Setting: Classroom space (or somewhere music can be played aloud)
Estimated time: 45 minutes
Resources needed: Access to speaker system, music player e.g. Spotify, iTunes, copies of lyrics (paper or digital), writing materials, post-it notes
Organization: Participants work in small groups (between 3 and 6 people) seated at the same table
Purpose: Provide musical contextualizing information about the time period, themes and location which will be the focus for the DSSL activities
Activity structure: Facilitators select a song which they feel is rich in terms of the musical or lyrical content as it relates to the context of the DSSL theme. Initial discussion might involve asking participants if they are familiar with the song or artist. Play the entire song through once.
Participants are then divided into small groups and given a theme to listen for: physical space; lyrics; music or melody; and feeling or emotion. Groups are provided with copies of the lyrics and post-it notes to make notes and annotations related to their theme. The song is played again and then groups have around 15 minutes to collect their ideas together.
Facilitator asks each group to feedback their response to what they heard related to their theme. It is useful to have someone to scribe ideas on flipchart paper that can be kept for use later in the project.
Example: At the beginning of a project to build DSSLs around the theme of the Civil Rights movement and social activism in Nashville, facilitators chose the song ‘Eyes on the Prize’ by Mavis Staples. This song was chosen as the lyrics reference the organizing role of religion in social activism and the song became popular during the Civil Rights movement of the 1950’s and 1960’s.
Participants in the listening session had access to partially annotated lyrics hosted on genius.com. The lyrics can be found here.
Day in the Life task
Setting: Classroom or archive space e.g. library
Estimated time: 90 minutes
Resources needed: Writing materials including Sharpies, post-it notes, base maps of research area, acetate cut to the size of the maps, newspaper front pages from different publications published on the same day, three photographic images featuring people, menu stands (optional)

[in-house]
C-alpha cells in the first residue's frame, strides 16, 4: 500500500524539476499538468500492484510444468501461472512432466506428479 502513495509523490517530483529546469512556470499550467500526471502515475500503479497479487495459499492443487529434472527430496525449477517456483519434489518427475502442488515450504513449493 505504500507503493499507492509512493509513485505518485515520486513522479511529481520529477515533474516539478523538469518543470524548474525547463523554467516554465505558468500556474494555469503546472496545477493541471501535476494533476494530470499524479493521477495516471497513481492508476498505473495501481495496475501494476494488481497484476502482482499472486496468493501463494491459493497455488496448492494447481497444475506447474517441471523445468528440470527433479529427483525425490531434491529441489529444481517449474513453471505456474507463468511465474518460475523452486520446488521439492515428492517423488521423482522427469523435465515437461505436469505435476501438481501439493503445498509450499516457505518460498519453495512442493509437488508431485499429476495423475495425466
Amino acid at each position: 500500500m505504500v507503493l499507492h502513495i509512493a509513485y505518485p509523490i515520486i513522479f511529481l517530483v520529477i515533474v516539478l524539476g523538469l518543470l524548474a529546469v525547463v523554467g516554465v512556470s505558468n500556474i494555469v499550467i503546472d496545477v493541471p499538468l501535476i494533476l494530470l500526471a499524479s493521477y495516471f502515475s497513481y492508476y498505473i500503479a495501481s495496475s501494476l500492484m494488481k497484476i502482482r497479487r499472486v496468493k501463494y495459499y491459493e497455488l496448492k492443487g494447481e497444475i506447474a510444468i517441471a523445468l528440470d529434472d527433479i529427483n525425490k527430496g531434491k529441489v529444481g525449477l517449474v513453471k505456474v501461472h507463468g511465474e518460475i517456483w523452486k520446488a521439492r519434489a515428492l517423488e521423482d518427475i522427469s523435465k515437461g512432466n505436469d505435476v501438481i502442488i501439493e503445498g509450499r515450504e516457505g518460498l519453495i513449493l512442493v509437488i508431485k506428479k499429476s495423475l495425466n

Organization: Participants work in small groups (between 3 and 6) seated at the same table, all resources provided on tables
Purpose: Set the historical context of the DSSL activities; allow facilitators to assess the historical knowledge and understanding of participants; familiarize participants with the task of using maps and media to tell historical fiction.
Activity structure: Facilitators set up the classroom space with all resources on tables. Go through activity prompt with participants (see next page for example). Groups are given around 25 minutes to review the materials and select a character(s) for their Day in the Life story. You may chose to stop participants after an initial 10 minutes to share early ideas. It is important to stress that you are not expecting the stories to be historically accurate – participants should not worry about names, dates and locations. They are aiming to tell a story which is plausible, a form of historical fiction. Groups add notes and path to their base map by drawing onto the acetate.
Depending on how many groups you have, they can either share their stories with the whole class when finished or teams can pair up and feedback to each other.
Below is an example of the pre-task instructions used to introduce the context of the Civil Rights Movement in Nashville during the 1960’s.